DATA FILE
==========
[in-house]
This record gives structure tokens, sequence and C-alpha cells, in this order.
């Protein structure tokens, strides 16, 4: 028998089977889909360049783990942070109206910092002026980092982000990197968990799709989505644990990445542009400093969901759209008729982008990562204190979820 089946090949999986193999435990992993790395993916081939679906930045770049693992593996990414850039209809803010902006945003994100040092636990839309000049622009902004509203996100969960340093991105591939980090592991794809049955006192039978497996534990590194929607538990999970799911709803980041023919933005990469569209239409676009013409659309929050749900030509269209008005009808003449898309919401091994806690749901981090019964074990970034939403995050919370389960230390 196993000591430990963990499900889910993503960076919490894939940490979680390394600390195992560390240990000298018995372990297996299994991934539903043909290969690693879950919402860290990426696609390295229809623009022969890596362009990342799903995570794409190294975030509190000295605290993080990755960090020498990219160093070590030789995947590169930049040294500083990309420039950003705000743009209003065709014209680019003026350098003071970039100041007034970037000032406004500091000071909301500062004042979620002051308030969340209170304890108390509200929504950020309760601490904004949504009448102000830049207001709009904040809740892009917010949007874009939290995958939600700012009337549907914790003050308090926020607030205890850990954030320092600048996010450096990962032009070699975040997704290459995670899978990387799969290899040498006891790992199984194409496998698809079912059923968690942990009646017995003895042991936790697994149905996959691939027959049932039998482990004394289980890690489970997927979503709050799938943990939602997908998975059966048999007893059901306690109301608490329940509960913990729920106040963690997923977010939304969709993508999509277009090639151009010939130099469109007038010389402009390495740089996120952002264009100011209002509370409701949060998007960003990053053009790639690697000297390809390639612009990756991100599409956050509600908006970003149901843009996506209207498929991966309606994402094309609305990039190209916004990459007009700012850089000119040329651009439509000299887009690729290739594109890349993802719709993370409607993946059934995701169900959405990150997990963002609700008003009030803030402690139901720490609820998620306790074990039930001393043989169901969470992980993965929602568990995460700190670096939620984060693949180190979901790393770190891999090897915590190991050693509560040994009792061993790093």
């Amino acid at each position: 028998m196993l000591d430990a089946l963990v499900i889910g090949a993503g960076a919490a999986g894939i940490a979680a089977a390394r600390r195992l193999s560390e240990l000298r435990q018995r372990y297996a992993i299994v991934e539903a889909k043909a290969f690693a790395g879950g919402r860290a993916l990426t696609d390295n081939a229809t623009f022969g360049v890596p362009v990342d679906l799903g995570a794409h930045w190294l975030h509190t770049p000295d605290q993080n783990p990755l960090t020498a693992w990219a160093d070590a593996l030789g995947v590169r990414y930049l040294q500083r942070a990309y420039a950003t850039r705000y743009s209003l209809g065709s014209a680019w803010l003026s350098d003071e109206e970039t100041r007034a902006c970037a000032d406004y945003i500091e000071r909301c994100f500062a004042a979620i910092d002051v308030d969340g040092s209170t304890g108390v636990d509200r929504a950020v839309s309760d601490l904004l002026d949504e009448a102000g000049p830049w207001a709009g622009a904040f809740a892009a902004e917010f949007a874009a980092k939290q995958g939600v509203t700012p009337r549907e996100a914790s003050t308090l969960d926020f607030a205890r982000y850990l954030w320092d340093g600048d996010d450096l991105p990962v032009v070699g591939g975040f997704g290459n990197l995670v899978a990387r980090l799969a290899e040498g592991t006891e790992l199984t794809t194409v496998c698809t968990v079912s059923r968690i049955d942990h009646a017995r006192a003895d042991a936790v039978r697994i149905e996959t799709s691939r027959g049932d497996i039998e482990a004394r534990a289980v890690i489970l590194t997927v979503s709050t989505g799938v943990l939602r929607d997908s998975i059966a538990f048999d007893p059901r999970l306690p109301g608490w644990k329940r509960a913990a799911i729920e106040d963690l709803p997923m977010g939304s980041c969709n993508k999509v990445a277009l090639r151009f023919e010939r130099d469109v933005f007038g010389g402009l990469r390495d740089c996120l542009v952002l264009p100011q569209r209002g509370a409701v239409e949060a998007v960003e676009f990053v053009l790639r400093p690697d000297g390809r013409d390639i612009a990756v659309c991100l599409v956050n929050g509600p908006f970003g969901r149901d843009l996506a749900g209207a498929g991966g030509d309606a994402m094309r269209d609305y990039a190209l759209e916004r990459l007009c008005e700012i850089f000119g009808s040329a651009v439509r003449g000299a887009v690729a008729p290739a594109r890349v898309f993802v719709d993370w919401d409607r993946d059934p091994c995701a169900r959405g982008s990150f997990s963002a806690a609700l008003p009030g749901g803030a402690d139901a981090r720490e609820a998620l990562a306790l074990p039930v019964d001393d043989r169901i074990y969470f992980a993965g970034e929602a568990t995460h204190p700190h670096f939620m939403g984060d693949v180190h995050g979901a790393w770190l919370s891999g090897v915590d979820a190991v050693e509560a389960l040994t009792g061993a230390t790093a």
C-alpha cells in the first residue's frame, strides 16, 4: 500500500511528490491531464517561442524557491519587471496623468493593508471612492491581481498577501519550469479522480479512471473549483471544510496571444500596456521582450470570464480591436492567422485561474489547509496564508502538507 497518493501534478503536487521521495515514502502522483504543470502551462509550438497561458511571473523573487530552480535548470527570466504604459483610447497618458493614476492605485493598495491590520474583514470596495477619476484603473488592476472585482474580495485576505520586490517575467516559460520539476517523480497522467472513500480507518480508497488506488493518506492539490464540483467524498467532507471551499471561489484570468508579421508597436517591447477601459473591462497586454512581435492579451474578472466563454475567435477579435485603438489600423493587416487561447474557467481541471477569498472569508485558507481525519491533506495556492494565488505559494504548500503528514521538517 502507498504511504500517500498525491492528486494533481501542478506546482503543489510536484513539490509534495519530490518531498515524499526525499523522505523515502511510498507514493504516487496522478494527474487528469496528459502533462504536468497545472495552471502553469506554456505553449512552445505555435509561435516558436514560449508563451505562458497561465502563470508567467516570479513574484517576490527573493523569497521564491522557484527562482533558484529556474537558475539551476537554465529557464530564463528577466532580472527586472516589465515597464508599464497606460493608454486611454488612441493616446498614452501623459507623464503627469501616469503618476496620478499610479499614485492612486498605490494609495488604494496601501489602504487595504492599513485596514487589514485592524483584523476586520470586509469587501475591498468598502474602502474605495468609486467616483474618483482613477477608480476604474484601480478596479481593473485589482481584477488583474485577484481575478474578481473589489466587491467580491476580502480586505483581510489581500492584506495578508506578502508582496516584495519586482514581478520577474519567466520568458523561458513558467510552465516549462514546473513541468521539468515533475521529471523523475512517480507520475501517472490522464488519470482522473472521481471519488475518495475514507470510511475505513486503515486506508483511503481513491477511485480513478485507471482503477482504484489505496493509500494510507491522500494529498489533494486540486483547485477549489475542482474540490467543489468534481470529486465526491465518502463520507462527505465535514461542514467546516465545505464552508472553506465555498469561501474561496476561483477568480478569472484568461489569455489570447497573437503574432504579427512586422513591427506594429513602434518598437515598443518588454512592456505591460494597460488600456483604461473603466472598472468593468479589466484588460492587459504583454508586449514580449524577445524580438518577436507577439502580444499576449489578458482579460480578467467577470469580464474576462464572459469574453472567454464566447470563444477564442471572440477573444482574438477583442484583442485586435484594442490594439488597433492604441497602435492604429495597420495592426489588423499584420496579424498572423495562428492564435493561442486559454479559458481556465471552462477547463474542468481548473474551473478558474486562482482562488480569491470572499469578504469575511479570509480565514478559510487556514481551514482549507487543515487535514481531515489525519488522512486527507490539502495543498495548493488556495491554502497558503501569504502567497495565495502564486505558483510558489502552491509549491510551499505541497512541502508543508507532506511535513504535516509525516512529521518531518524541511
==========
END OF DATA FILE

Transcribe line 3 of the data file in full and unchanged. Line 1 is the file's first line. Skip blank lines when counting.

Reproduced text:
């Protein structure tokens, strides 16, 4: 028998089977889909360049783990942070109206910092002026980092982000990197968990799709989505644990990445542009400093969901759209008729982008990562204190979820 089946090949999986193999435990992993790395993916081939679906930045770049693992593996990414850039209809803010902006945003994100040092636990839309000049622009902004509203996100969960340093991105591939980090592991794809049955006192039978497996534990590194929607538990999970799911709803980041023919933005990469569209239409676009013409659309929050749900030509269209008005009808003449898309919401091994806690749901981090019964074990970034939403995050919370389960230390 196993000591430990963990499900889910993503960076919490894939940490979680390394600390195992560390240990000298018995372990297996299994991934539903043909290969690693879950919402860290990426696609390295229809623009022969890596362009990342799903995570794409190294975030509190000295605290993080990755960090020498990219160093070590030789995947590169930049040294500083990309420039950003705000743009209003065709014209680019003026350098003071970039100041007034970037000032406004500091000071909301500062004042979620002051308030969340209170304890108390509200929504950020309760601490904004949504009448102000830049207001709009904040809740892009917010949007874009939290995958939600700012009337549907914790003050308090926020607030205890850990954030320092600048996010450096990962032009070699975040997704290459995670899978990387799969290899040498006891790992199984194409496998698809079912059923968690942990009646017995003895042991936790697994149905996959691939027959049932039998482990004394289980890690489970997927979503709050799938943990939602997908998975059966048999007893059901306690109301608490329940509960913990729920106040963690997923977010939304969709993508999509277009090639151009010939130099469109007038010389402009390495740089996120952002264009100011209002509370409701949060998007960003990053053009790639690697000297390809390639612009990756991100599409956050509600908006970003149901843009996506209207498929991966309606994402094309609305990039190209916004990459007009700012850089000119040329651009439509000299887009690729290739594109890349993802719709993370409607993946059934995701169900959405990150997990963002609700008003009030803030402690139901720490609820998620306790074990039930001393043989169901969470992980993965929602568990995460700190670096939620984060693949180190979901790393770190891999090897915590190991050693509560040994009792061993790093």